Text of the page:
Margaret Payne

Margaret E. Payne, Ph.D.

Associate
Electrical Engineering & Computer Science
Menlo Park
  • CV (English)
  • Contact Card

Dr. Payne is trained in electrical engineering and her expertise lies in electronics as well as optical and material characterization. Her research experience spans electrochemical sensing, optical electronic devices, flexible and printed electronics, optical characterization of materials, electronic characterization of materials, and device fabrication.

Prior to joining Exponent, Dr. Payne developed and optimized fully-printed enzymatic sensors for determination of lactate in sweat, as well as fully-printed potentiometric sensors for determination of nitrate in soil. Through these projects as a graduate student at the University of California, Berkeley, she has developed expertise in printed device fabrication, flexible electronics, electrochemical characterization, and spectrophotometry. She has also developed and optimized polymer-fullerene nanoparticles dispersed in aqueous solution for use in printed photovoltaics. Through this project, she has developed expertise in optical device development, DLS, and characterization of devices and materials. She also has extensive experience in compliance with chemical safety standards. Furthermore, Dr. Payne has experience in crystal growth and nucleation, chemical vapor deposition, atomic layer deposition, inkjet, screen, spray, and blade printing of electronic materials.

CREDENTIALS & PROFESSIONAL HONORS

  • Ph.D., Electrical Engineering and Computer Sciences, University of California, Berkeley, 2020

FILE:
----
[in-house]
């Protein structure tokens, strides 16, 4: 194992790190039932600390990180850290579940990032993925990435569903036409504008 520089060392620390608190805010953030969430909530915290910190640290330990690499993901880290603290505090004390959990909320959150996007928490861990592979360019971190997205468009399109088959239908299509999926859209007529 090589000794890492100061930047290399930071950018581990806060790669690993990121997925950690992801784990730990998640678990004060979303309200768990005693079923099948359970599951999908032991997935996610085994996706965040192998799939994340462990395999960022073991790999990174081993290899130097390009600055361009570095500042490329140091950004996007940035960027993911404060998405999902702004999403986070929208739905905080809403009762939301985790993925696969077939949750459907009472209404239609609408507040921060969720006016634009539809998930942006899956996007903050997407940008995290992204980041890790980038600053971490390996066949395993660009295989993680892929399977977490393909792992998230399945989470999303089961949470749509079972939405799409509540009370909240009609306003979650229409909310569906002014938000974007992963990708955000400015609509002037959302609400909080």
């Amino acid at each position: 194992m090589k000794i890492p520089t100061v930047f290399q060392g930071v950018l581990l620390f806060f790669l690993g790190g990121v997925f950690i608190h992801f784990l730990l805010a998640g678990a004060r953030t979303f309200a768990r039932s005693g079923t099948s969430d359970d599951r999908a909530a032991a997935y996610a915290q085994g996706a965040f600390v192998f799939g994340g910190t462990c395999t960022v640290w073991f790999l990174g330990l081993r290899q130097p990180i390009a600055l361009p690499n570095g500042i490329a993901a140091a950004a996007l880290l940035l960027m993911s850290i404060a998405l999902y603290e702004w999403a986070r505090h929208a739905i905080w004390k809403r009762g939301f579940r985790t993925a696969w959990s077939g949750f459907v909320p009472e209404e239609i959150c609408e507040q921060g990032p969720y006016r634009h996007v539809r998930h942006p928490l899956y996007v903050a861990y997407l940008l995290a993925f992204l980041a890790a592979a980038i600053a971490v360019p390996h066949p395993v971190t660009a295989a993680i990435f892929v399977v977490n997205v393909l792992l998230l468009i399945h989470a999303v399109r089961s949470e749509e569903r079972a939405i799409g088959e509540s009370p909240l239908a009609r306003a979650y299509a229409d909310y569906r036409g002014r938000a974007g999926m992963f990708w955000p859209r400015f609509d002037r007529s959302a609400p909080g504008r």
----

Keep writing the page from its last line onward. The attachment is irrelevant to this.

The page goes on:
• B.S., Physics, Wake Forest University, 2014
  • Outstanding Graduate Student Instructor Award, 2019

    National Science Foundation Graduate Research Fellowship Award, 2016

    Berkeley Excellence Award, 2014

Publications

Wu X, Ahmed M, Khan Y, Payne ME, Zhu J, Evans JW, Arias AC. A potentimetric mechanotransduction mechanism for novel electronic skins. Science Avances 2020; 6:eaba1062.

Payne ME, Zamarayeva A, Pister VI, Yamamoto NAD, Arias AC. Printed, Flexible Lactate Sensors: Design Considerations Before Performing On-Body Measurements. Scientific Reports 2019; 9:1-10.

Yamamoto NAD, Payne ME, Koehler M, Facchetti A, Roman LS, Arias AC. Charge transport model for photovoltaic devices based on printed polymer:fullerene nanoparticles. Solar Energy Materials and Solar Cells 2015; 141:171-177.

Goetz KP, Fonari A, Vermeulen D, Hu P, Jiang H, Diemer PJ, Ward JW, Payne ME, Day CS, Kloc C, Coropceanu V, McNeil LE, Jurchescu OD. Freezing in orientational disorder induces crossover from thermally-activated to temperature-independent transport in organic semiconductors. Nature Communications 2014; 5:1-8.

Payne ME, Goetz KP, Day CS, Jurchescu OD. The 1:1 charge-transfer complex dibenzotetrathiafulvalene-pyromellitic dianhydride (DBTTF:PMDA). Acta Crystallographica E 2014; 70:o844-o845.

Goetz KP, Vermeulen D, Payne ME, Kloc C, McNeil LE, Jurchescu OD. Charge-transfer complexes: new perspectives on an old class of compounds. Journal of Materials Chemistry C 2014; 2:3065-3076.

Prior Experience

Lab Safety Officer, Flexible Electronic Devices and Systems Lab, University of California, Berkeley, 2015-2020

Head Lab Teaching Assistant, University of California, Berkeley, 2019

Teaching Assistant, Wake Forest University, 2013-2014

CREDENTIALS & PROFESSIONAL HONORS

  • Ph.D., Electrical Engineering and Computer Sciences, University of California, Berkeley, 2020
  • B.S., Physics, Wake Forest University, 2014
  • Outstanding Graduate Student Instructor Award, 2019

    National Science Foundation Graduate Research Fellowship Award, 2016

    Berkeley Excellence Award, 2014